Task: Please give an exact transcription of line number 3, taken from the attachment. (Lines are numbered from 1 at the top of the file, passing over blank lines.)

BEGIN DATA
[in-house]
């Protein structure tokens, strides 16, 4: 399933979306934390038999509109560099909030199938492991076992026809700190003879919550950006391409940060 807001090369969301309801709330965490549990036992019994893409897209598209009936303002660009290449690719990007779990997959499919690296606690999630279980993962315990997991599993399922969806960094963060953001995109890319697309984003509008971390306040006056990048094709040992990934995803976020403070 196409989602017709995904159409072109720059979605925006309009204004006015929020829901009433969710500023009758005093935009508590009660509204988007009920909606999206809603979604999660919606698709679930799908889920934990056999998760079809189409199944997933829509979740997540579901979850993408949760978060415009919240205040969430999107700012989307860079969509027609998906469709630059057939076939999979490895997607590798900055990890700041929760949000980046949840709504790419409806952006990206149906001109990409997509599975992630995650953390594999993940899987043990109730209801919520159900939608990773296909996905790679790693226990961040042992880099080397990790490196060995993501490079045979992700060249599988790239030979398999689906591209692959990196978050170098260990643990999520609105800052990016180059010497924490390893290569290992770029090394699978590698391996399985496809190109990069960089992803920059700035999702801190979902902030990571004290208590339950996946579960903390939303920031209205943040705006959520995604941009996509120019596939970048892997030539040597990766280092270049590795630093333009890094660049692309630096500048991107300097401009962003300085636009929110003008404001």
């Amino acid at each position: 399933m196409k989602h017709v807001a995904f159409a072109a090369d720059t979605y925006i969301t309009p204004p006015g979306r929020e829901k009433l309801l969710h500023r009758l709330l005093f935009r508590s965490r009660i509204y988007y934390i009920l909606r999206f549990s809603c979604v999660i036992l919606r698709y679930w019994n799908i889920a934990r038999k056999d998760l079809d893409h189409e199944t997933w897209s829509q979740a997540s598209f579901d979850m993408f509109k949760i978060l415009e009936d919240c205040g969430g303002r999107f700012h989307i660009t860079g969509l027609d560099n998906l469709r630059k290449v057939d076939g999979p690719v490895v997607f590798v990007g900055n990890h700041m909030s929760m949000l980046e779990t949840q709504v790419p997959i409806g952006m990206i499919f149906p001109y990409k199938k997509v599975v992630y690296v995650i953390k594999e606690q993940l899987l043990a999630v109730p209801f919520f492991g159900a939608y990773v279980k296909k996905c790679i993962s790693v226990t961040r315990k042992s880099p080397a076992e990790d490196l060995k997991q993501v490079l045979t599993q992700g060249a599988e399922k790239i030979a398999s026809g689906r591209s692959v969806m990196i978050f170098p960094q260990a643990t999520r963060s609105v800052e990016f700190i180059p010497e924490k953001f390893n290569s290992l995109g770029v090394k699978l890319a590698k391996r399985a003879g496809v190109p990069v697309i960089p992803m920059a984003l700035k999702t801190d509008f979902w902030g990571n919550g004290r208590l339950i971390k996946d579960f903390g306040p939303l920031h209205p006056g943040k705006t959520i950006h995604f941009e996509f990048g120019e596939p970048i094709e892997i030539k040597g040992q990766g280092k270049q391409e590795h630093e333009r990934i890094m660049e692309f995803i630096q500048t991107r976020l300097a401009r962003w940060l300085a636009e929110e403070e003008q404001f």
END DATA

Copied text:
């Amino acid at each position: 399933m196409k989602h017709v807001a995904f159409a072109a090369d720059t979605y925006i969301t309009p204004p006015g979306r929020e829901k009433l309801l969710h500023r009758l709330l005093f935009r508590s965490r009660i509204y988007y934390i009920l909606r999206f549990s809603c979604v999660i036992l919606r698709y679930w019994n799908i889920a934990r038999k056999d998760l079809d893409h189409e199944t997933w897209s829509q979740a997540s598209f579901d979850m993408f509109k949760i978060l415009e009936d919240c205040g969430g303002r999107f700012h989307i660009t860079g969509l027609d560099n998906l469709r630059k290449v057939d076939g999979p690719v490895v997607f590798v990007g900055n990890h700041m909030s929760m949000l980046e779990t949840q709504v790419p997959i409806g952006m990206i499919f149906p001109y990409k199938k997509v599975v992630y690296v995650i953390k594999e606690q993940l899987l043990a999630v109730p209801f919520f492991g159900a939608y990773v279980k296909k996905c790679i993962s790693v226990t961040r315990k042992s880099p080397a076992e990790d490196l060995k997991q993501v490079l045979t599993q992700g060249a599988e399922k790239i030979a398999s026809g689906r591209s692959v969806m990196i978050f170098p960094q260990a643990t999520r963060s609105v800052e990016f700190i180059p010497e924490k953001f390893n290569s290992l995109g770029v090394k699978l890319a590698k391996r399985a003879g496809v190109p990069v697309i960089p992803m920059a984003l700035k999702t801190d509008f979902w902030g990571n919550g004290r208590l339950i971390k996946d579960f903390g306040p939303l920031h209205p006056g943040k705006t959520i950006h995604f941009e996509f990048g120019e596939p970048i094709e892997i030539k040597g040992q990766g280092k270049q391409e590795h630093e333009r990934i890094m660049e692309f995803i630096q500048t991107r976020l300097a401009r962003w940060l300085a636009e929110e403070e003008q404001f």